The Ohio Reformatory for Women houses many specialized units that are unique not only for the state, but also for the country.
ORW offers one of only eight prison nurseries in the country, which allows pregnant incarcerated women to keep their babies with them. There were approximately 425 pregnant women in Ohio's prisons in the last decade, according to ODRC data, but only a small percentage of those women met all the qualifications of the nursery program.
The prison also has the state's only addiction recovery community for women. The Tapestry Unit opened in 1990, at the head of the opioid crisis. The unit has more than 100 beds, specifically reserved for women brought in on drug charges or struggling with addiction.
"Even in the name of our department, it's Ohio Department of Rehabilitation and Correction, and we're one of few states who have left that name in our department's name," Burkes says. "Rehabilitation is our first and foremost responsibility to the people that we serve."
A Space For Recovery
Jamie Monghan proudly gives a tour of the Tapestry Unit. It looks more like a brightly decorated elementary school than a prison unit: The walls are covered in multi-colored handprints of the women who completed the program, and encouraging sayings like "Family is a verb" and "one day at a time."
"We're able to come out of our rooms and if we're having a bad day look around and see some of the things that might encourage us," Monghan says, looking up at the walls.
Monghan's been in the tapestry unit for six months, after two years in the general prison population. She's serving a seven-year sentence for robbery – a habit she and her cousin developed to support their addiction to opioids.
"Being back here has really changed my life, it really has," Monghan says. "It's been a really huge eye opener for me. A lot of things that I've been through in my life that I try to shut out, and that I didn't even think affected me. I'm starting to realize it really did."
The goal of the Tapestry unit is to identify underlying factors that lead to addiction. For Monghan, she says she's been trying to face being molested and forced into an abortion when she was only eight years old. More recently, her infant daughter caught pneumonia and died.
"I can't say that I would have been able to process or be able to even talk about her had I not been back here," Monghan says. "These ladies have been my shoulder to cry on."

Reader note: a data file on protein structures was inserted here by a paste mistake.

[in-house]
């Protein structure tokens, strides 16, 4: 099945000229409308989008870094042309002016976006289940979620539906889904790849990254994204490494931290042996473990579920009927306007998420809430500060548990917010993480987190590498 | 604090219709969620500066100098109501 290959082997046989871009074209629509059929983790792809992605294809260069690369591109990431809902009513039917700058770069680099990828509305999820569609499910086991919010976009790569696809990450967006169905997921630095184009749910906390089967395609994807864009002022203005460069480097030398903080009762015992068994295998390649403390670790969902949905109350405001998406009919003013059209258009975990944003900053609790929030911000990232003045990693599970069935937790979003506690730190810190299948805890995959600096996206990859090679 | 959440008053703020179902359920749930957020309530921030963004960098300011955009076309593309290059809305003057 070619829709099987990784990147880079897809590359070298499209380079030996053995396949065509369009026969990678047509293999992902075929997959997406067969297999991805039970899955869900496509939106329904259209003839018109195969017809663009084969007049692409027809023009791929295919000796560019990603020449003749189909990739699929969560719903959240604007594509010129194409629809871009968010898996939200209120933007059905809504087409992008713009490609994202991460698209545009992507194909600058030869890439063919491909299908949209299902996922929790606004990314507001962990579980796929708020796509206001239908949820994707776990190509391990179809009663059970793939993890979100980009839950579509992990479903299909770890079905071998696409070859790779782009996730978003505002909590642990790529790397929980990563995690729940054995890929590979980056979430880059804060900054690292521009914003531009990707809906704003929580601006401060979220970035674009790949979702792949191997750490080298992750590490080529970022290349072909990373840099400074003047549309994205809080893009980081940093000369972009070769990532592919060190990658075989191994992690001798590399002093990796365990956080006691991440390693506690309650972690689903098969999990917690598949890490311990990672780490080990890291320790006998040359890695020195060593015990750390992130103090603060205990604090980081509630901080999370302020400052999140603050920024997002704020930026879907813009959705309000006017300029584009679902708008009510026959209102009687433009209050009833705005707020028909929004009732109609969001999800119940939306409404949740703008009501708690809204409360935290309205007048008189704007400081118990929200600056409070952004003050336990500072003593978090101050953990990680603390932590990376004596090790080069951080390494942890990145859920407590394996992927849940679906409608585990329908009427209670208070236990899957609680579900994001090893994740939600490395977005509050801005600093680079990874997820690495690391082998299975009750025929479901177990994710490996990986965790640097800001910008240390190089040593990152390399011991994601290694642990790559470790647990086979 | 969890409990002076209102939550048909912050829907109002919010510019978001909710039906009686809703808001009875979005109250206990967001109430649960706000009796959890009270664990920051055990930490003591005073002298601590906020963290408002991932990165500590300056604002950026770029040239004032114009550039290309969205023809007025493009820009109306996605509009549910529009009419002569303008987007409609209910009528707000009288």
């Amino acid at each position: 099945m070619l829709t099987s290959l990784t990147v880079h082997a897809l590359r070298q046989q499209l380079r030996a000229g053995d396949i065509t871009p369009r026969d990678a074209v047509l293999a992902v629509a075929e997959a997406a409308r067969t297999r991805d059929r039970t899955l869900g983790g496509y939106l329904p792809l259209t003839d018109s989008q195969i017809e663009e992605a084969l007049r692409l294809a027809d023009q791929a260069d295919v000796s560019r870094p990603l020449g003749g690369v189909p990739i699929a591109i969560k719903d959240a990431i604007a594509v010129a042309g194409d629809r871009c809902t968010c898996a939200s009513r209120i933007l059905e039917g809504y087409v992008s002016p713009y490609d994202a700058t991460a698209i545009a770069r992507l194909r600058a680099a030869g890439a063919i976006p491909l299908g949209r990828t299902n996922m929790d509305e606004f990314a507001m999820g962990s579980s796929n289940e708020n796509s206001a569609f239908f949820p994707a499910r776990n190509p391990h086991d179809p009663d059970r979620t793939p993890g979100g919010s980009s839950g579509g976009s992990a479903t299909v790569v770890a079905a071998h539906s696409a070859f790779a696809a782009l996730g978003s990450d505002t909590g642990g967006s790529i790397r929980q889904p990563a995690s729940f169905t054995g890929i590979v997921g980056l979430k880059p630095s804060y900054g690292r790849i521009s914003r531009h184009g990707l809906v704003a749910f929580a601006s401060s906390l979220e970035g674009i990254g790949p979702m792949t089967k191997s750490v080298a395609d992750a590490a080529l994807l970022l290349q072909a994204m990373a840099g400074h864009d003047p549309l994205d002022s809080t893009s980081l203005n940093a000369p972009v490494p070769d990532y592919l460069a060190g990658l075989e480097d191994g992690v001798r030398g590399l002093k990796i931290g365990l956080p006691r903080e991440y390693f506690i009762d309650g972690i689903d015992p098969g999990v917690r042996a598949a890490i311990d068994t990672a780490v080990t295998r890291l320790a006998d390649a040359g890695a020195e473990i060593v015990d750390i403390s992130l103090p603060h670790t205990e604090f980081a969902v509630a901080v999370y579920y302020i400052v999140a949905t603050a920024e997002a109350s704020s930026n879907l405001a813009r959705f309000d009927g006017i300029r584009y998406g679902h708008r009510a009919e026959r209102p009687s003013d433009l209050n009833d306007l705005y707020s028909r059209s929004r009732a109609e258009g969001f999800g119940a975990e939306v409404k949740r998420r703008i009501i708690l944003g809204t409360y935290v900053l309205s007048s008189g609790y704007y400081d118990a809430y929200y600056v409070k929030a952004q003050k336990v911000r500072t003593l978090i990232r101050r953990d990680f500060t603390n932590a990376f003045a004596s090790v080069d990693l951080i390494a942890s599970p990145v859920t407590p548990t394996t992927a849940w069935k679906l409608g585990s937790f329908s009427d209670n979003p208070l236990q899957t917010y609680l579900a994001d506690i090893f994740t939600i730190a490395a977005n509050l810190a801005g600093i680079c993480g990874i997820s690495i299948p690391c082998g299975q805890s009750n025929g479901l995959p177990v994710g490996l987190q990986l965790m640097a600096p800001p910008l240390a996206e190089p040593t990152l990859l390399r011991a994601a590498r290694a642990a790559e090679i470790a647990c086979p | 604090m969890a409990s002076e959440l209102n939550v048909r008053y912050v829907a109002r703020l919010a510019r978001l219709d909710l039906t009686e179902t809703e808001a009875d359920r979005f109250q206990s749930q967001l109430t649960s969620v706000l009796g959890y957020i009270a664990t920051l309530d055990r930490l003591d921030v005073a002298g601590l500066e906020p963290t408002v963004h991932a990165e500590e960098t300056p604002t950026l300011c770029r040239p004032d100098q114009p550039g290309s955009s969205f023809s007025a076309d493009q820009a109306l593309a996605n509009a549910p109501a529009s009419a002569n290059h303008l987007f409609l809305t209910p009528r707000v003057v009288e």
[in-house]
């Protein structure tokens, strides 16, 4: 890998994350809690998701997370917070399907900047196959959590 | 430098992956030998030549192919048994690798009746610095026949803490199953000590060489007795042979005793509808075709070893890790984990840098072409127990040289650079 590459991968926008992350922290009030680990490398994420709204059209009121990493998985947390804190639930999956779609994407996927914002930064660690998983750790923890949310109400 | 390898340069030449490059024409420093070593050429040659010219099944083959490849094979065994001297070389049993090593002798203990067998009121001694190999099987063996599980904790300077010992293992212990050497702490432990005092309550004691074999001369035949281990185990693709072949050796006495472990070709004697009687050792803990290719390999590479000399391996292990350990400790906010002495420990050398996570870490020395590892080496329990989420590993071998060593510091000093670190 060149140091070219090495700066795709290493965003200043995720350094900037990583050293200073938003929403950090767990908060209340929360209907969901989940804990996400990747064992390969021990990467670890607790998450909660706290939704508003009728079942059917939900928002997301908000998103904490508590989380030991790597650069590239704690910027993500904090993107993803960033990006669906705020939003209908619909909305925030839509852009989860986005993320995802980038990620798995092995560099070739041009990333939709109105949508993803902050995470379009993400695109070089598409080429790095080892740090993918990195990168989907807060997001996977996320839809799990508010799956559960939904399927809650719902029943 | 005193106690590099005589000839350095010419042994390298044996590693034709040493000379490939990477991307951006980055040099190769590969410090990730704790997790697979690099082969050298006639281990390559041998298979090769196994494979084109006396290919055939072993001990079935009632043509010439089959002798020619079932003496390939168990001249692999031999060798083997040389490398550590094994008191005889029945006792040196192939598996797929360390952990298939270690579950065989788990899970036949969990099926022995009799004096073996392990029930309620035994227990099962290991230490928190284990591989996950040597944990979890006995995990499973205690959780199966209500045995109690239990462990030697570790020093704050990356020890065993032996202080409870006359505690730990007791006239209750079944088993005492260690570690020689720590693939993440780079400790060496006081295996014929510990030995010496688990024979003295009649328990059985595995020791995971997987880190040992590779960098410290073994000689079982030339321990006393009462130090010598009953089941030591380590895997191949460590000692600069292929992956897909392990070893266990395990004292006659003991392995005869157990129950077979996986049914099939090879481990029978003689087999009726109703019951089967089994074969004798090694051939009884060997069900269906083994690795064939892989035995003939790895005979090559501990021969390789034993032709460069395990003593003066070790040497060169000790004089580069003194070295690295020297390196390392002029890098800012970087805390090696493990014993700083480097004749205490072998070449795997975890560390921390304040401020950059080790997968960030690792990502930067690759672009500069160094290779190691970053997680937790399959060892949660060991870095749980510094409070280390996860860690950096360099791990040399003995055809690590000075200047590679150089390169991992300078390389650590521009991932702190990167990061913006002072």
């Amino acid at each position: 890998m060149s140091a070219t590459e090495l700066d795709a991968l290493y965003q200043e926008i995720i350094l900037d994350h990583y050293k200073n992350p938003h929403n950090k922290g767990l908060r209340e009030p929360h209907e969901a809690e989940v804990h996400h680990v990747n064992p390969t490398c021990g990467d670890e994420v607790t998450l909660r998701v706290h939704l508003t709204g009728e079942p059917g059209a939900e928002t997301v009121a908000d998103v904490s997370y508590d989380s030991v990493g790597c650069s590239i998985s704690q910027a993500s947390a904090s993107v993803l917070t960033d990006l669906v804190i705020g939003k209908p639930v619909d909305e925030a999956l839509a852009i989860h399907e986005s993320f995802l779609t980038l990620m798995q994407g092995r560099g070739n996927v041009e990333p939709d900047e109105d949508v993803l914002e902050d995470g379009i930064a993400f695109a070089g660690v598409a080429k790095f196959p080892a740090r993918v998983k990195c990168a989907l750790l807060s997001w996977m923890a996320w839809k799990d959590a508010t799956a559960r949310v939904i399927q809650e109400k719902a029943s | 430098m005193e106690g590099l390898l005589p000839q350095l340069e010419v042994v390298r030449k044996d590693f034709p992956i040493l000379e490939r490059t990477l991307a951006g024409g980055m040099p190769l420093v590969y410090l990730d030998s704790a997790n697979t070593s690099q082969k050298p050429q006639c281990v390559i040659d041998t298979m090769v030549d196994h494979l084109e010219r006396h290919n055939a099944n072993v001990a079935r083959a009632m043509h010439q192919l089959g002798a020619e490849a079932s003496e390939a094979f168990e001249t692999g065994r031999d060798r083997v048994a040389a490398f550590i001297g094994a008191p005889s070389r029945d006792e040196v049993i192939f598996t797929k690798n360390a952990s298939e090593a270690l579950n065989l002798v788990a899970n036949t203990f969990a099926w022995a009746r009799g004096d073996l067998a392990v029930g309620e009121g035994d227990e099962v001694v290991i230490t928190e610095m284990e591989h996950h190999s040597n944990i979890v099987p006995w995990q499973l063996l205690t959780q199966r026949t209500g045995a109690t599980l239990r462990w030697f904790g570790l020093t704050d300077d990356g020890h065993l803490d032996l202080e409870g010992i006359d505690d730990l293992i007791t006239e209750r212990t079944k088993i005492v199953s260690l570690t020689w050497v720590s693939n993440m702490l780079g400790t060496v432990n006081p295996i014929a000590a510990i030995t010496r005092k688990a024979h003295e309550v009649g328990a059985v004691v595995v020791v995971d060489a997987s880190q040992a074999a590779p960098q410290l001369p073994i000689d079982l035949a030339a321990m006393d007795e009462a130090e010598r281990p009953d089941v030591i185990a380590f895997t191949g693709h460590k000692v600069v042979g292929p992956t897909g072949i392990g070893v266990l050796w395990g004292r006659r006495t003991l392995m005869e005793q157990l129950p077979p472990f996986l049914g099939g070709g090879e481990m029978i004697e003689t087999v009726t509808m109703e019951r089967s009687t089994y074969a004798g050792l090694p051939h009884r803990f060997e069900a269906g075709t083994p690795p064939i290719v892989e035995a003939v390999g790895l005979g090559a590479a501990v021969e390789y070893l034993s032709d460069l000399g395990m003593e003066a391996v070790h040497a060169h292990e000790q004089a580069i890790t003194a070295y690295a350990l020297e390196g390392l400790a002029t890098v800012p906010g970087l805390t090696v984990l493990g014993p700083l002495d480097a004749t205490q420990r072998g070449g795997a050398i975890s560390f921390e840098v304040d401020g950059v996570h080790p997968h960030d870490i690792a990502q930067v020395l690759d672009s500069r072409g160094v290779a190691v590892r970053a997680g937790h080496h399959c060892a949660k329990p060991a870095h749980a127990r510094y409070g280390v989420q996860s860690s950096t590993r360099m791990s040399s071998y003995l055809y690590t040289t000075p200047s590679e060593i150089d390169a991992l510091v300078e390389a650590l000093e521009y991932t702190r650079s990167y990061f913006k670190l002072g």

The women in Tapestry participate in intensive, all-day group therapy to create accountability and trust. Monghan says in the six months she's been part of the unit, she learned how to set boundaries and to advocate for herself. When she's released, Monghan says she won't go back to the same environment that lead her to prison.
"I've been working my butt off, and every opportunity that I have in here to be able to be a better person, I'm taking it," she says. "Because I'm worth it. I know that now, and I know that something has to change in my life in order for me to move forward."
The general recidivism rate for Ohio's female inmates is about 17%, according to the ORDC. Among women who go through the Tapestry program, recidivism is only about a third of that.
Turning To Treatment Instead Of Time
The Ohio Reformatory for Women considers itself a leader in advocating for resources for women in Ohio's prisons, Burkes says. She's proud of the Tapestry community, their OBGYN and health care offerings, mental health services, and, most recently, free tampons.
Burkes says she wishes the same resources were available to women before they reach the prison system.
"We lack diversion programs for women in our community," she says. "I would love to see more diversion programs for women that would not lead them here."
Van Der Karr says the responsibility lies with the criminal justice system to treat addiction like a disease, instead of a crime.
"The bottom line is we need less people in the prison system," Van Der Karr says. "We need to cut down the number of people we are sending and have alternative treatment like programs available. We need to get people with mental health issues into mental health system; we need to get people with substance use disorder into treatment, and not in our prisons."
Van Der Kerr says if the public health argument isn't enough to convince those in the criminal justice system, maybe the price tag will: It costs taxpayers more than $27,000 to imprison one person for a year in Ohio.
It costs a fraction of that to divert a someone into drug court or a treatment program.